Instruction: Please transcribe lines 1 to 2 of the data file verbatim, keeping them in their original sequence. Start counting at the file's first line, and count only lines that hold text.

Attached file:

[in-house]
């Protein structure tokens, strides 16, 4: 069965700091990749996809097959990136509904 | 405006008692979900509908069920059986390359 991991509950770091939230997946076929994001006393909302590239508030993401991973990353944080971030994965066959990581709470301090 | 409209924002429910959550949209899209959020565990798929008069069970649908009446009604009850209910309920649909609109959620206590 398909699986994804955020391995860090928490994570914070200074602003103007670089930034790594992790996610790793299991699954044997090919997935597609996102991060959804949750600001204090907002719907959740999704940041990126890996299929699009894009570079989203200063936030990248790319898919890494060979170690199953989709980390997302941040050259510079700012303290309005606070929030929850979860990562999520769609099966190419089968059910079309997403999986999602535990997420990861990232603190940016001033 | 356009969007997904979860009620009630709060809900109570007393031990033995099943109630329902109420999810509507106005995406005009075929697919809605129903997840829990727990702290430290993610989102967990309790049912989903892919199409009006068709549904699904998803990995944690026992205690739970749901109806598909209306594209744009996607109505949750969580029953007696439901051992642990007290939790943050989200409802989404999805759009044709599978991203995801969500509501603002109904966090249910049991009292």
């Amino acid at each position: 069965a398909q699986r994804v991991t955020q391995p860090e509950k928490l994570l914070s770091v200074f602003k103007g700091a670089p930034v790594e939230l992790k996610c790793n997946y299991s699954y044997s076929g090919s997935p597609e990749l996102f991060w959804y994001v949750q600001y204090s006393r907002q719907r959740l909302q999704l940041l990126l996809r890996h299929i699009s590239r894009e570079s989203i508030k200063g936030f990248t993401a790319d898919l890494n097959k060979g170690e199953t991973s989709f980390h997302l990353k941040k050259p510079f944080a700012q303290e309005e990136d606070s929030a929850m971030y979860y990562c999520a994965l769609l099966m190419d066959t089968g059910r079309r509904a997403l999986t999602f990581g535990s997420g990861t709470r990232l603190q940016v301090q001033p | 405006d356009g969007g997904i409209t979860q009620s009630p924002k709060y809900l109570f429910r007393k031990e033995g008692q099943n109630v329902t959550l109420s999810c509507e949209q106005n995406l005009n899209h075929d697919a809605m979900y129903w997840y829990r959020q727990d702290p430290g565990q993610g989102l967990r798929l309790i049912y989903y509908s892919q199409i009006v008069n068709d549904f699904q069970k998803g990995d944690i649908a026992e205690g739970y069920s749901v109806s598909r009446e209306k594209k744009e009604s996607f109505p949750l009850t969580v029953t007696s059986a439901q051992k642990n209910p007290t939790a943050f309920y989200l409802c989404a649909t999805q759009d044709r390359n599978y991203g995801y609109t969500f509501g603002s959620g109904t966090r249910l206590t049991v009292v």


[in-house]
């Protein structure tokens, strides 16, 4: 069965700091990749996809097959990136509904 | 405006008692979900509908069920059986390359 991991509950770091939230997946076929994001006393909302590239508030993401991973990353944080971030994965066959990581709470301090 | 409209924002429910959550949209899209959020565990798929008069069970649908009446009604009850209910309920649909609109959620206590 398909699986994804955020391995860090928490994570914070200074602003103007670089930034790594992790996610790793299991699954044997090919997935597609996102991060959804949750600001204090907002719907959740999704940041990126890996299929699009894009570079989203200063936030990248790319898919890494060979170690199953989709980390997302941040050259510079700012303290309005606070929030929850979860990562999520769609099966190419089968059910079309997403999986999602535990997420990861990232603190940016001033 | 356009969007997904979860009620009630709060809900109570007393031990033995099943109630329902109420999810509507106005995406005009075929697919809605129903997840829990727990702290430290993610989102967990309790049912989903892919199409009006068709549904699904998803990995944690026992205690739970749901109806598909209306594209744009996607109505949750969580029953007696439901051992642990007290939790943050989200409802989404999805759009044709599978991203995801969500509501603002109904966090249910049991009292």